The week in content marketing

March 27, 2015Uncategorized

The week in content marketing with King Content strategist Lieu Pham

Facebook’s plan for world dominance is taking full flight this week with a chain of announcements, including its acquisition of LiveRail to help publishers sell more ads, its launch of Messenger Platform to connect customers with businesses and its quiet purchase of TheFind, a shopping search engine to build up its e-commerce capabilities. Google and Amazon are taking note.

Meanwhile, we revisit the clicks versus engagement debate, focus on content as a change agent and ponder creativity as we know it.

Content Marketing & Media

5Build trust, not traffic

It seems we need to be reminded about the metrics that really matter. Remember folks, bigger is not necessarily better when it comes to eyeballs on pages. It’s about engagement and awareness, not clicks, followers or likes.

10Transformation of a digital organisation

Content as a change agent can be a powerful catalyst and as Huffington Post author Andy Betts explains, content and digital have become interchangeable. Implementing change of any kind can be a challenging undertaking, particularly for large organisations when technology, data and people are taken into consideration.

4The end of creativity

This opinion piece shows how we as a generation are rejecting the myths of creativity and are developing a better understanding of the concept in a time of mass production. While we may not be created equal when it comes to creativity, we are certainly more creative than we think we are. 


Social & Tech

6Facebook takes control with LiveRail

On Wednesday, the networking giant announced it will purchase LiveRail to help publishers sell more video ads. Behind the acquisition, Facebook wants to one-up Google by becoming the dominant operator for digital advertising and wants control of branded content.

1Facebook may hosts news

It’s no secret that Facebook wants to become a news organisation. They’ve been holding meetings with media companies in the hope of unveiling a plan that would mean all content would be consumed on Facebook, rather than being linked out to an external site. The first partners of this new arrangement are The New York Times, BuzzFeed and National Geographic.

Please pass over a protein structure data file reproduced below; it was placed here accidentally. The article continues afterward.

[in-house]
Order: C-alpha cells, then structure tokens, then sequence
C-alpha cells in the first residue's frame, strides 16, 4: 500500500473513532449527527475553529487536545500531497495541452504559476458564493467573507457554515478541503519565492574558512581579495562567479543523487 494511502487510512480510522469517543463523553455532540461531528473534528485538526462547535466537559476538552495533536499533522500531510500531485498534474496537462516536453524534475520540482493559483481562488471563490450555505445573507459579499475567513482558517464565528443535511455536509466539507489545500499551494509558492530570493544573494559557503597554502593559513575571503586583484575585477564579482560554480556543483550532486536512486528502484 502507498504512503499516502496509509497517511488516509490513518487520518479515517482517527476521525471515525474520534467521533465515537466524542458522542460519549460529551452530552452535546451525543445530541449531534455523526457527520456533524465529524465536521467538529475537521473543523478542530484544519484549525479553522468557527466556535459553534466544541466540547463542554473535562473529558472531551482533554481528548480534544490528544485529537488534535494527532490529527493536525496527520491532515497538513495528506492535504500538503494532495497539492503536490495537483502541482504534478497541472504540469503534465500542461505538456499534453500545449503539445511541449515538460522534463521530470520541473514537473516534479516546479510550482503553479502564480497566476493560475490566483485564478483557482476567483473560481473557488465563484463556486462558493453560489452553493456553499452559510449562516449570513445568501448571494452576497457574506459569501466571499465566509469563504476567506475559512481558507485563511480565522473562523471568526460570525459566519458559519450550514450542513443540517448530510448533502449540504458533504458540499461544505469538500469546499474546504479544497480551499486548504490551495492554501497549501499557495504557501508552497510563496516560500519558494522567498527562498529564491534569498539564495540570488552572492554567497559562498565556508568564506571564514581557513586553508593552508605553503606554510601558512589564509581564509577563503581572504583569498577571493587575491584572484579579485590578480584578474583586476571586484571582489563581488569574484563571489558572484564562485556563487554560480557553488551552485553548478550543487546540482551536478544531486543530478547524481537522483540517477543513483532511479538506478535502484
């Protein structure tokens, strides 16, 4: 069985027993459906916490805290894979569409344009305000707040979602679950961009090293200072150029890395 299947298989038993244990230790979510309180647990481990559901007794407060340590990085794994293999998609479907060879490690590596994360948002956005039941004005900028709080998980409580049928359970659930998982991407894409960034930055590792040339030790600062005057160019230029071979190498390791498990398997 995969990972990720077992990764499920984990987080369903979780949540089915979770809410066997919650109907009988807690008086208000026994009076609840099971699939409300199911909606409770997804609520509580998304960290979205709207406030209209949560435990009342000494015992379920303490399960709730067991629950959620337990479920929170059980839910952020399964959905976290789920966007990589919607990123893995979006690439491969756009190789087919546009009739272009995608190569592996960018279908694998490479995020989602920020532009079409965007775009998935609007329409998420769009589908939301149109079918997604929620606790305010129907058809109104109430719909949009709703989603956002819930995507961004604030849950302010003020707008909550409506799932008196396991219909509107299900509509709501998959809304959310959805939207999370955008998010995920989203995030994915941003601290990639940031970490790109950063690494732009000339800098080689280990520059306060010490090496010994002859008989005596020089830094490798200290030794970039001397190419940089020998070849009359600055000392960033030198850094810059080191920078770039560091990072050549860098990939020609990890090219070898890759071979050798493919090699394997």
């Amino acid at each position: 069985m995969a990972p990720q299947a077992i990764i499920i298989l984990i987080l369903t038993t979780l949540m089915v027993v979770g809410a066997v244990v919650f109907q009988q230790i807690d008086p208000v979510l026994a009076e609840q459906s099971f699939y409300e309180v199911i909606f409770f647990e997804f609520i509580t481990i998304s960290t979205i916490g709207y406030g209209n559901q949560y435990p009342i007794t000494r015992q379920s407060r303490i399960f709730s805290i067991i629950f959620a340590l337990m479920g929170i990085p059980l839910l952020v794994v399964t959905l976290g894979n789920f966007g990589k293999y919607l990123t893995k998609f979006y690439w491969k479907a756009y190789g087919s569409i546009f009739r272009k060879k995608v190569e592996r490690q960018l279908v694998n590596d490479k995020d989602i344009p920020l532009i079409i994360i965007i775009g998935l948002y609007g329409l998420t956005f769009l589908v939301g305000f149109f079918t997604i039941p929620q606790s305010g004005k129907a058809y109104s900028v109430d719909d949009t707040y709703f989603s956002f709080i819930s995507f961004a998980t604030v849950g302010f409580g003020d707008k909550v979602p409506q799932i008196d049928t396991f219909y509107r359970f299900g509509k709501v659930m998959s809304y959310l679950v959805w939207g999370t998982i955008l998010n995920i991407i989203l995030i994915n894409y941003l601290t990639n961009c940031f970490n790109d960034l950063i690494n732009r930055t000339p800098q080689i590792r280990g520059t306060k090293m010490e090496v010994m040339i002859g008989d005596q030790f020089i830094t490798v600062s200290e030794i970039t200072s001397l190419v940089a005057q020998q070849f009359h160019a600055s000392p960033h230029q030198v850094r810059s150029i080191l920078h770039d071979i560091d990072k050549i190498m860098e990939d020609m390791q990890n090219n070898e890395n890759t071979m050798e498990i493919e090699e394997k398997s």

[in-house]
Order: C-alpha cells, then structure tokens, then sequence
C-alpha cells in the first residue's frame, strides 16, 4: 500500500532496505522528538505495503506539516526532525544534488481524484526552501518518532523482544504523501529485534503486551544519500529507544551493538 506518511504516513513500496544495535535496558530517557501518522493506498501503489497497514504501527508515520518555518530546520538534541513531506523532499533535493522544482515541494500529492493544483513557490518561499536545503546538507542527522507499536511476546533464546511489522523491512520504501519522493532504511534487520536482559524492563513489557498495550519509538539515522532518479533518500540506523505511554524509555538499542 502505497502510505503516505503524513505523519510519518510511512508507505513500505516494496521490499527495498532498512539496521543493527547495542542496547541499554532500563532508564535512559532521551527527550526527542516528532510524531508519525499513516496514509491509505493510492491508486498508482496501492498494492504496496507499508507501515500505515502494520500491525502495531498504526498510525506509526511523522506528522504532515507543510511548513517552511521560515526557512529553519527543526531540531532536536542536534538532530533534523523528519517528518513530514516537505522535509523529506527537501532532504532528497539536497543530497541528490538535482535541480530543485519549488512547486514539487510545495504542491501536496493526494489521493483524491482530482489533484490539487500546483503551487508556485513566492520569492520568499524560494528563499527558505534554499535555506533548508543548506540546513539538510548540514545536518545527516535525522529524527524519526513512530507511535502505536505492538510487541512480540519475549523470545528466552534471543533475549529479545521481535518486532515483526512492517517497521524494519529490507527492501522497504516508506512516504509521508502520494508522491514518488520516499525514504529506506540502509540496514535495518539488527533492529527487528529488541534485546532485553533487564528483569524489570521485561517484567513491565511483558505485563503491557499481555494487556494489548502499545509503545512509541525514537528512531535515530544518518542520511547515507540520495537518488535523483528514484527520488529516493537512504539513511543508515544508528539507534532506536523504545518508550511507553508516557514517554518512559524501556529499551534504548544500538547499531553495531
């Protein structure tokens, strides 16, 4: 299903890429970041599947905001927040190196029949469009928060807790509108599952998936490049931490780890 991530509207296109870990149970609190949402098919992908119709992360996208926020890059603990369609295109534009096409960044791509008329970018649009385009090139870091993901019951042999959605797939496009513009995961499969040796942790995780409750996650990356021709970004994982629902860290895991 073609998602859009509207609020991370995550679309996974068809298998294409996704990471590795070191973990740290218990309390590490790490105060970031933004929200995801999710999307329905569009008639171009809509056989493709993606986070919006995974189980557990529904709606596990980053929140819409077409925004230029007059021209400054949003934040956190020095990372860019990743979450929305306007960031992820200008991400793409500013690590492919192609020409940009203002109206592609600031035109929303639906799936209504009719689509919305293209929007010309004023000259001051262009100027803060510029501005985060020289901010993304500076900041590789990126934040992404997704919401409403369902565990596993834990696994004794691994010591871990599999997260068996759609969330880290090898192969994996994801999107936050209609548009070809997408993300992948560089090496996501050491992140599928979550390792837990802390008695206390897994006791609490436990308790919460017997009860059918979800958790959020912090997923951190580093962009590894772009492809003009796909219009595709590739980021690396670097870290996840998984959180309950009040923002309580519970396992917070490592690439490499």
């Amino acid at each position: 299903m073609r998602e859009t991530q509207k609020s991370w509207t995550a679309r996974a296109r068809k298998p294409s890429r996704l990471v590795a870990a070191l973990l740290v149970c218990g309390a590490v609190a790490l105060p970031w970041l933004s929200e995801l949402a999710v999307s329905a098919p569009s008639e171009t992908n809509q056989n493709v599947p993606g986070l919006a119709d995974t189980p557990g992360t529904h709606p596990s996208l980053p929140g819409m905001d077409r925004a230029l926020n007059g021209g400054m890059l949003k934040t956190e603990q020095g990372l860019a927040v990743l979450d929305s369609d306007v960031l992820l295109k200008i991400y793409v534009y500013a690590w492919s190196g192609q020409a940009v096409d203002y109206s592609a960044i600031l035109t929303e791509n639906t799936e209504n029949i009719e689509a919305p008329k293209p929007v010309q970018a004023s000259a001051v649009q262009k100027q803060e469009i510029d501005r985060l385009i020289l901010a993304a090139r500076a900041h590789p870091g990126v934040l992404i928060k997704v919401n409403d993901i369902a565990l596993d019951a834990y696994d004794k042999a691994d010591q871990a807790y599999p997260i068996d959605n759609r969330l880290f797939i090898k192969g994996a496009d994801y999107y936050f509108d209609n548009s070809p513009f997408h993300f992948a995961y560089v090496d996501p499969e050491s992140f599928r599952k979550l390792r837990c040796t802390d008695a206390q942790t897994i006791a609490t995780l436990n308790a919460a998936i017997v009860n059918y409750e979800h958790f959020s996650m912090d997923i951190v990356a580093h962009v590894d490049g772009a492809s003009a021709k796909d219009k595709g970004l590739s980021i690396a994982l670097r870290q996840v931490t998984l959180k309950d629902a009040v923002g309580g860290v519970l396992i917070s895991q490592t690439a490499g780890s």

9Facebook launches Messenger Platform for content tools and chat with businesses

Messenger Platform allows its 600 million users to create and share content with third-party tools, while also allowing phone-shy customers to communicate directly with businesses.


7Why Facebook buying TheFind could be huge for retailers 

Facebook is upping its e-commerce game with the purchase of shopping search engine TheFind. In an attempt to lure more ad dollars from retailers, it’s integrating the platform to test new features, such as buy buttons on ads and dynamic product retargeting with multi-product ads.

Tips, Tools & Tactics

2A crash course in link building

Links are the social currency of the web. Make all the right moves and you can get some serious digital cred, but one false or dodgy link can relegate you so deep in search that you might as well shut up shop. Here’s a 12-minute podcast about how you can get those links without looking spammy.


8Tips and resources for building a content marketing machine

Need some assistance pulling together a content marketing plan? Help is here. Buffer’s round-up of more than 37 resources, including everything from guides to stats, will help you keep those clogs turning. 


3Three ways to create action-oriented content marketing

The CMI explains why it’s important to align your content with our transactional marketing efforts. Here’s a few ways we can put some action back into our content marketing activities.



10What does swiping right and an emoji have in common?

Marketers can sometimes take ourselves a little too seriously. We can get a little too caught up in the business, the process, the ROI and the corporate cycles; a bit too focused on ‘appropriate’ channels and formulated personas. So much so, that we forget the old ‘surprise and delight’.


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